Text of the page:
This third instalment follows the Jackson commune as they gather supplies and reinforce their camps in order to endure a bitter winter in Wyoming. Elsewhere, other factions are beginning to form – though not all of them pleasant.
Commune: Book Three contains a brief recap of the second book. I appreciated this because I hadn’t read the previous book in a while, and it conveyed that this series is dramatic and episodic, like a television series.
Once again, some new characters were introduced, adding to Gayou’s ever-expanding world. His ability to write about so many characters and settings with increasing depth and creativity is impressive, and I think Gayou’s talent improves with each instalment.
Characters, I think, are really the focus of Commune: Book Three.
There isn’t masses of action, but there’s plenty of interaction between other characters to occupy your attention. There were also some poetry segments, which were ok, but I’m not a poetry fan so I skimmed them fairly quickly.
Clay and Ronny, leaders of a Nevada survivor group, are instant foils (opposites) for Jake and Gibs, leaders of the Jackson commune. I instantly disliked Clay which, though it shows good character-building, made me enjoy the narrative about Clay and his group less. I admit, I perked up more once the narrative switched back to the more familiar, likeable characters from the Jackson commune.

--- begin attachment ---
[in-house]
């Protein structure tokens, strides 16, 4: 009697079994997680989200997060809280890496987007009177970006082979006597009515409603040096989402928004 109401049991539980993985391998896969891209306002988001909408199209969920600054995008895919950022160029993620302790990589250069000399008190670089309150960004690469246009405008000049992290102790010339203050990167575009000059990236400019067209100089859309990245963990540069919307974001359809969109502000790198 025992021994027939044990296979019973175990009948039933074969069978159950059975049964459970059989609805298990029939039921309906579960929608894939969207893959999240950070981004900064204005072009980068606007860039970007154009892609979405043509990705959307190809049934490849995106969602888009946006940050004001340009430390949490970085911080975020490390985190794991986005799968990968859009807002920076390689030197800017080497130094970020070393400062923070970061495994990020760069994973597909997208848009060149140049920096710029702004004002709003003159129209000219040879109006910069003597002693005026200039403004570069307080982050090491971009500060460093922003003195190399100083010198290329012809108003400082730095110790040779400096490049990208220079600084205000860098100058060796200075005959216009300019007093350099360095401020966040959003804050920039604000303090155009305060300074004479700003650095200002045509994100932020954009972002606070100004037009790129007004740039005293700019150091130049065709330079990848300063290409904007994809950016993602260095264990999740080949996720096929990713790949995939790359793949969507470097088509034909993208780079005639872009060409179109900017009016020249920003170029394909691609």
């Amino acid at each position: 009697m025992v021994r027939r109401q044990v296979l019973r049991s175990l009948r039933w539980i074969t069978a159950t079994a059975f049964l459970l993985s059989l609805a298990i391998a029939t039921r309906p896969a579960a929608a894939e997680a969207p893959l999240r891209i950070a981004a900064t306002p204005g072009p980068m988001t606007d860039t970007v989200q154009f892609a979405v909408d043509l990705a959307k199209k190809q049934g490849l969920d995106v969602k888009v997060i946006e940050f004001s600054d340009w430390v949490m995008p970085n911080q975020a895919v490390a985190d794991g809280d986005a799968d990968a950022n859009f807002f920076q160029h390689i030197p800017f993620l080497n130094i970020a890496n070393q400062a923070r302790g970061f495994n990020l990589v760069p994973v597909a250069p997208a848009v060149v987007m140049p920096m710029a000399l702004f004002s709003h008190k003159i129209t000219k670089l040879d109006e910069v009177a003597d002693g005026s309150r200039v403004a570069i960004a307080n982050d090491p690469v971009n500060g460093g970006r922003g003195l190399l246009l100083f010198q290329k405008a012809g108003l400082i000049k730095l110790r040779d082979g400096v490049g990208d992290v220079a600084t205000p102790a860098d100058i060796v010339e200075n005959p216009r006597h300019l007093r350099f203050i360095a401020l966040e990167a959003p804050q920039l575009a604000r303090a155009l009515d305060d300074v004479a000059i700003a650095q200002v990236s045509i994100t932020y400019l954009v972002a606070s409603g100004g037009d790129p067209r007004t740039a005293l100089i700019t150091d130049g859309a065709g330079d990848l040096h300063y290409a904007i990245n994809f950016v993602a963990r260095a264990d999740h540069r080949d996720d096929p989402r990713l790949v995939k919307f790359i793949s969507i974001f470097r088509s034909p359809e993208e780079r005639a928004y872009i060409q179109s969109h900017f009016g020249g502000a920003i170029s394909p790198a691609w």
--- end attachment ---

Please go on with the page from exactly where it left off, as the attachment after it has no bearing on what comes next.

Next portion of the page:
Speaking of familiar characters, Elizabeth, the wilful daughter of Amanda, is given an interesting storyline within Commune: Book Three. She learns new skills and vents the difficulties of being a child in such a ruthless new world. When life is no longer fun and games, but you’re too young to be given adult responsibilities, what can you do?
Romance subplots are also gradually introduced. I discussed the theme of romance in my review of Commune: Book One, saying:
‘It was refreshing to have a stronger female character who builds up a close relationship to a male without it being reduced to a love story.’
In the first book, I liked that male and female characters could form friendships without being complicated by romance. By the third book, developing romantic interests between minor characters was paced well, completely natural, and lovely to see.
If it sounds like I’m referring to the previous two books and my previous two reviews often, it’s because I am. Commune: Book Three ties the events of both books together in a neat and entertaining way, and it was a thoroughly enjoyable sequel to a story I’ve now been tracing across for more than a year.
The ending was descriptive and made me want to read on, without being an overly dramatic or cliché cliffhanger, although it didn’t go entirely where I expected it to, or where I wanted it to.
In summary, Commune: Book Three is another strong performance by Joshua Gayou and I’m interested to see what happens next.
Star Rating: 4/5 Stars